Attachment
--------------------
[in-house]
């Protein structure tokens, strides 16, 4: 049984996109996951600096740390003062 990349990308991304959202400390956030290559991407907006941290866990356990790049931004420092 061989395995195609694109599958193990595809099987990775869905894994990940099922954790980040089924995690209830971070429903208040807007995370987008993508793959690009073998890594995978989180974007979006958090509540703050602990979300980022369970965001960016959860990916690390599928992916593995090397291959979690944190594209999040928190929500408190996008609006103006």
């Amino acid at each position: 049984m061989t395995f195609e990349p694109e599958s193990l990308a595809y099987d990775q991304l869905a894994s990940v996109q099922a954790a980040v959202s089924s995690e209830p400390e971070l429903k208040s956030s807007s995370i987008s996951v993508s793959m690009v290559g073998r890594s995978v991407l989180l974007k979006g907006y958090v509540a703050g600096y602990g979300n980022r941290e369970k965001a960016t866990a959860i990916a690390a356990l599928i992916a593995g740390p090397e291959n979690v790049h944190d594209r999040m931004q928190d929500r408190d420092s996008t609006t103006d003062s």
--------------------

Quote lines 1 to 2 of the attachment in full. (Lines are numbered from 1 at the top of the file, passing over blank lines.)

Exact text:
[in-house]
């Protein structure tokens, strides 16, 4: 049984996109996951600096740390003062 990349990308991304959202400390956030290559991407907006941290866990356990790049931004420092 061989395995195609694109599958193990595809099987990775869905894994990940099922954790980040089924995690209830971070429903208040807007995370987008993508793959690009073998890594995978989180974007979006958090509540703050602990979300980022369970965001960016959860990916690390599928992916593995090397291959979690944190594209999040928190929500408190996008609006103006």